Sometimes you have to lie : the life and times of Louise Fitzhugh, renegade author of Harriet the spy / Leslie Brody
Book | Seal Press | 2020 | First edition.
2 holds on first copy returned of 6 copies

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Details

Edition
First edition.
Description
viii, 335 pages, 7 unnumbered pages of plates : illustrations ; 24 cm
Bibliography
Includes bibliographical references and index.
Contents
Introduction: A nasty girl and horrid example -- Part one. Prologue ; Classified ; Clear and present danger ; Interrogation ; Intelligence ; Best assets ; Master of disguise ; Private investigator -- Part two. Clues ; Rout ; Snoop ; Detect ; Agency ; Agent Harrie ; Divided loyalties -- Part three. Luck, speculation, windfalls ; Tradecraft ; Survey the locality ; Witness -- Afterword.
Summary
Louise Fitzhugh's books are full of resistance: to liars, to conformity, to authority, and even (radically, for a children's author) to make-believe. As a commercial children's author and lesbian, Fitzhugh often had to disguise the nature of her most intimate relationships. She lived her life as a dissenter--a friend to underdogs, outsiders, and artists--and her masterpiece remains long after her death to influence and provoke new generations of readers. Harriet is massively influential among girls and women in contemporary culture; she is the missing link between Jo March and Scout Finch, and it's not surprising that writers have thought of her as a kind of patron saint for misfit writers and unfeminine girls. This biography brings Harriet's creator into the frame, shedding new light on the author and her work.
"The protagonist and anti-heroine of Louise Fitzhugh's masterpiece Harriet the Spy, first published first in 1964, continues to mesmerize generation after generation of readers. Harriet is an erratic, unsentimental, and endearing prototype--someone very like the woman who dreamed her up, author and artist Louise Fitzhugh. Born in 1928, Fitzhugh was raised in a wealthy home in segregated Memphis, and she escaped her cloistered world and made a beeline for New York as soon as she could. Her expanded milieu stretched from the lesbian bars of Greenwich Village to the dance clubs of Harlem, on to the resurgent artist studios of post-war New York, France, and Italy. Her circle of friends included artists like Maurice Sendak and playwrights like Lorraine Hansberry. In the 1960s, Fitzhugh wrote Harriet the Spy, and in doing so she introduced "new realism" into children's books--she launched a genre of children's books that allowed characters to experience authentic feelings and acknowledged topics that were formerly considered taboo. Fitzhugh's books are full of resistance: to liars, to conformity, to authority, and even (radically, for a children's author) to make-believe. As a commercial children's author and lesbian, Fitzhugh often had to disguise the nature of her most intimate relationships. She lived her life as a dissenter--a friend to underdogs, outsiders, and artists--and her masterpiece remains long after her death to influence and provoke new generations of readers. Harriet is massively influential among girls and women in contemporary culture; she is the missing link between Jo March and Scout Finch, and it's not surprising that writers have thought of her as a kind of patron saint for misfit writers and unfeminine girls. This lively, rich biography brings Harriet's creator into the frame, shedding new light on an extraordinary author and her marvelous creation"-- Provided by publisher.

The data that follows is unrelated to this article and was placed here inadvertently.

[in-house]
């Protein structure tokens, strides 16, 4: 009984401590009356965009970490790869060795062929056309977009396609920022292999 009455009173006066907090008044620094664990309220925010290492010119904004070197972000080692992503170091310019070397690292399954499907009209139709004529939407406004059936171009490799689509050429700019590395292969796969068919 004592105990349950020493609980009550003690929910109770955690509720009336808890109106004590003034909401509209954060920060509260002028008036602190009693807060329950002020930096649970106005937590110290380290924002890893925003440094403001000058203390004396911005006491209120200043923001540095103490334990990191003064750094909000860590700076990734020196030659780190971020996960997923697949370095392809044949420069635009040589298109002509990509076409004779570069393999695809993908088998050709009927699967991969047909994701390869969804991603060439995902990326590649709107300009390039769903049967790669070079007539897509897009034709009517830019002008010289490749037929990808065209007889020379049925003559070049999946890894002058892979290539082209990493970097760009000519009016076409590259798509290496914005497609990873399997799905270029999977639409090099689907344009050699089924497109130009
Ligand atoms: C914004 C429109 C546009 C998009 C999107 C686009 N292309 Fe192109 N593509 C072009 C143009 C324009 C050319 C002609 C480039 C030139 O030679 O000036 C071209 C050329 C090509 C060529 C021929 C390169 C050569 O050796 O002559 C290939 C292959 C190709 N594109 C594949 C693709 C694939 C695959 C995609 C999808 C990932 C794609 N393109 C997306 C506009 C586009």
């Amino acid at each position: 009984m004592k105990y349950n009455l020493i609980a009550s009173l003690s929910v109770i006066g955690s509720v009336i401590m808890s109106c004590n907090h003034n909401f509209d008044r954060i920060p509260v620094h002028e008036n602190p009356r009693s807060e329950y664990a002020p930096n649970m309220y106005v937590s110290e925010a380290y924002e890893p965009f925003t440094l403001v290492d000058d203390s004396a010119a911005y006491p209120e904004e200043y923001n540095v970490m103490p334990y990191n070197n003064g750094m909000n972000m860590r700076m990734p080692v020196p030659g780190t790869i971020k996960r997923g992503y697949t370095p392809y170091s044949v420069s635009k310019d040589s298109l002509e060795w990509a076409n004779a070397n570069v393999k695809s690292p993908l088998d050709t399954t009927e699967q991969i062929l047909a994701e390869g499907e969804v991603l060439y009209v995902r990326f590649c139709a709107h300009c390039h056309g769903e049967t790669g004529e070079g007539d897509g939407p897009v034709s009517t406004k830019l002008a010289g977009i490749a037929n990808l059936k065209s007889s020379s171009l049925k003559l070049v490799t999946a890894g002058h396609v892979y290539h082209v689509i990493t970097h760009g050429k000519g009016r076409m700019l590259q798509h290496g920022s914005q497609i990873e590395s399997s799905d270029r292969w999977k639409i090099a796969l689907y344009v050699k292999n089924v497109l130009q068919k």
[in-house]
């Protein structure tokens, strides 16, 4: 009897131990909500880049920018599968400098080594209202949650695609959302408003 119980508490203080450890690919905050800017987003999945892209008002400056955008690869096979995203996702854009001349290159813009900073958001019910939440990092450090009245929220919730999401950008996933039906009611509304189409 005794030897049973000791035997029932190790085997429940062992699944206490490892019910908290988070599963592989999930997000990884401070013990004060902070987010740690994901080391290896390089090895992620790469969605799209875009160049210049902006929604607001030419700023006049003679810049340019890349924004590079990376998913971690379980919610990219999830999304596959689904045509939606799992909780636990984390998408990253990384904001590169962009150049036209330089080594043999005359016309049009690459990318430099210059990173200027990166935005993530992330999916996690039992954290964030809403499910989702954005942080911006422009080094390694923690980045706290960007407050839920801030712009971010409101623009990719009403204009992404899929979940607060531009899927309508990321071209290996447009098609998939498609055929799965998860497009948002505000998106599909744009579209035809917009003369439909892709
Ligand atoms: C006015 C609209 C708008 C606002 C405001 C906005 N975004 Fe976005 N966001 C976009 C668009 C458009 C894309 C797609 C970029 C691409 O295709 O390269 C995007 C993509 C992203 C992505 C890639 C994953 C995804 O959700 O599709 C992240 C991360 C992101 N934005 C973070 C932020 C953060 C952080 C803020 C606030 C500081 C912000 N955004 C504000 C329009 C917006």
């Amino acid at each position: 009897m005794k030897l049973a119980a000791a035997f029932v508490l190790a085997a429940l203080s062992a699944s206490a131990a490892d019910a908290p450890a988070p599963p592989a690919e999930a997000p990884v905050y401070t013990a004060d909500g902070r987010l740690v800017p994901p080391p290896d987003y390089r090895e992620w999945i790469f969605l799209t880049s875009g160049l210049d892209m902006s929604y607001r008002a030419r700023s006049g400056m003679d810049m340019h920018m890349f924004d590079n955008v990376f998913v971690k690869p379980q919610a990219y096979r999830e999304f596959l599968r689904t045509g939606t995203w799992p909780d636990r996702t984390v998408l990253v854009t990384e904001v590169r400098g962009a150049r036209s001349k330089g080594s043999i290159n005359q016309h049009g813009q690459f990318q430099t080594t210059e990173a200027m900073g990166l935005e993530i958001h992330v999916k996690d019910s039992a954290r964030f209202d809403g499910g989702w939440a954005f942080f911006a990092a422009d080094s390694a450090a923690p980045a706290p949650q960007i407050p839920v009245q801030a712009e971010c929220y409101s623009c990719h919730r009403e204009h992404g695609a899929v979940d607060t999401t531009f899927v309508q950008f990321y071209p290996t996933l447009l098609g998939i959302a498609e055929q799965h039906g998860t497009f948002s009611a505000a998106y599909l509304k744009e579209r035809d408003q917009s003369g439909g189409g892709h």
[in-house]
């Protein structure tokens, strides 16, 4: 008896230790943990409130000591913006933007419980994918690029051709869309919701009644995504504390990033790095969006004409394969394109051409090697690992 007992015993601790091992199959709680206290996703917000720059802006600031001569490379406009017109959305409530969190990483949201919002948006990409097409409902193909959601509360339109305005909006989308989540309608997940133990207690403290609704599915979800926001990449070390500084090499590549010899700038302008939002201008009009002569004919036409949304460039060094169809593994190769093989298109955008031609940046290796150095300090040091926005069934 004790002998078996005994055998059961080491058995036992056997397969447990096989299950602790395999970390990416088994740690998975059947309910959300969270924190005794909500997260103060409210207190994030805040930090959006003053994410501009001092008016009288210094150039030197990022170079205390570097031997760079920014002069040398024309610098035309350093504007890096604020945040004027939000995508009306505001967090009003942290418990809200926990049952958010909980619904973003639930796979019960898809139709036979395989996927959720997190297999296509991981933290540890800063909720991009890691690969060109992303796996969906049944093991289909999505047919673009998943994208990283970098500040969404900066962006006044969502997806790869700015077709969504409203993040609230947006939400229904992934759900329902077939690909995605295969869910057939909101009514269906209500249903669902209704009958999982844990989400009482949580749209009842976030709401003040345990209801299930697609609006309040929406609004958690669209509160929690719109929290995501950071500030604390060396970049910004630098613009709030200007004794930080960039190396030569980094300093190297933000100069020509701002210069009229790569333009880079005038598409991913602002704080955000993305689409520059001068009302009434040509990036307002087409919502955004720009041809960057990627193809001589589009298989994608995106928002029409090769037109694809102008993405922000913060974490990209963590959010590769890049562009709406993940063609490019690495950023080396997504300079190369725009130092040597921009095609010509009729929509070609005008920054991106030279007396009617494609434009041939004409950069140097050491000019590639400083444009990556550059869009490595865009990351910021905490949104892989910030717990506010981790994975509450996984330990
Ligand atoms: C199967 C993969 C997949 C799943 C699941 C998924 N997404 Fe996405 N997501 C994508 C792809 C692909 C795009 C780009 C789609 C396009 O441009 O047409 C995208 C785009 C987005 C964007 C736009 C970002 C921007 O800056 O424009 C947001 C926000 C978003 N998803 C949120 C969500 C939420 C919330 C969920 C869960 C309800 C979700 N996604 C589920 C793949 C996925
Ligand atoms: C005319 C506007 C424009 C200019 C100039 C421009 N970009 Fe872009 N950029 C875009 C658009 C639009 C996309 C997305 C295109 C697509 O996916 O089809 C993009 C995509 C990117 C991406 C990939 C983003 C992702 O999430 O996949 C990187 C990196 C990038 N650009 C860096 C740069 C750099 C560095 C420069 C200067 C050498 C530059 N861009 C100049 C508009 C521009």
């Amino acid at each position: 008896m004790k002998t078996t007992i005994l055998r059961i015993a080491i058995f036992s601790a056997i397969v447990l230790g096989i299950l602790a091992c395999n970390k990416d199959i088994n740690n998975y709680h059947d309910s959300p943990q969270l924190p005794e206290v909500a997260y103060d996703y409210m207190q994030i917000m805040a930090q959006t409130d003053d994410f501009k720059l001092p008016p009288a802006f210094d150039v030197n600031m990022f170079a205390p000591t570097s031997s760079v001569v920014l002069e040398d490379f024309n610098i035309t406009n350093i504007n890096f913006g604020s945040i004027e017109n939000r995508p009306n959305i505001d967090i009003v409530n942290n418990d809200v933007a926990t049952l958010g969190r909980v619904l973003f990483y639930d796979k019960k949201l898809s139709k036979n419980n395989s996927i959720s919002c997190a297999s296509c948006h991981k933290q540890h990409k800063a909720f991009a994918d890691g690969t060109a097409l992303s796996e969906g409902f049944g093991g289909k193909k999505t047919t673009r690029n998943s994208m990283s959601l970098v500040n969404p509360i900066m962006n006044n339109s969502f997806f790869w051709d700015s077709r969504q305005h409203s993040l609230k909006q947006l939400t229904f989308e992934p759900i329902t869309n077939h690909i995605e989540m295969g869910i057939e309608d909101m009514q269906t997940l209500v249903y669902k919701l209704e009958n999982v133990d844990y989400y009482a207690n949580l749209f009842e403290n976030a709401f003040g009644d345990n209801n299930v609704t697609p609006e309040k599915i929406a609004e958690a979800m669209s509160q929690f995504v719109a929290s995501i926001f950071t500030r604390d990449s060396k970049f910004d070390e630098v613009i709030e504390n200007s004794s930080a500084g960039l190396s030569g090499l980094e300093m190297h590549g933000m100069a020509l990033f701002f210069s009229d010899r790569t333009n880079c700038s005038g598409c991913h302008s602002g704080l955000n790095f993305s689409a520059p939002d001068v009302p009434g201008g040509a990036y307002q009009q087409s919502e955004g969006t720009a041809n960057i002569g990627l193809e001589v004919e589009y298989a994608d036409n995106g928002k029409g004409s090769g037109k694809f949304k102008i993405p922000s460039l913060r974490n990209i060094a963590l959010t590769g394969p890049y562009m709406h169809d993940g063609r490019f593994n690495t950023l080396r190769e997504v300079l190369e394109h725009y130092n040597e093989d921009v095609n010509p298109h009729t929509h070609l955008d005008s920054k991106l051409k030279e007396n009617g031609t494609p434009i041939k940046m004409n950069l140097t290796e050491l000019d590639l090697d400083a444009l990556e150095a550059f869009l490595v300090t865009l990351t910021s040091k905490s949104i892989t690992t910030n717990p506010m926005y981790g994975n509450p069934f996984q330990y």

Subject
Chronological Term
Genre/Form
Added Title
Life and times of Louise Fitzhugh, renegade author of Harriet the spy
ISBN
9781580057691 (hardcover)
1580057691 (hardcover)
9781580057707 (ebook)
Extras
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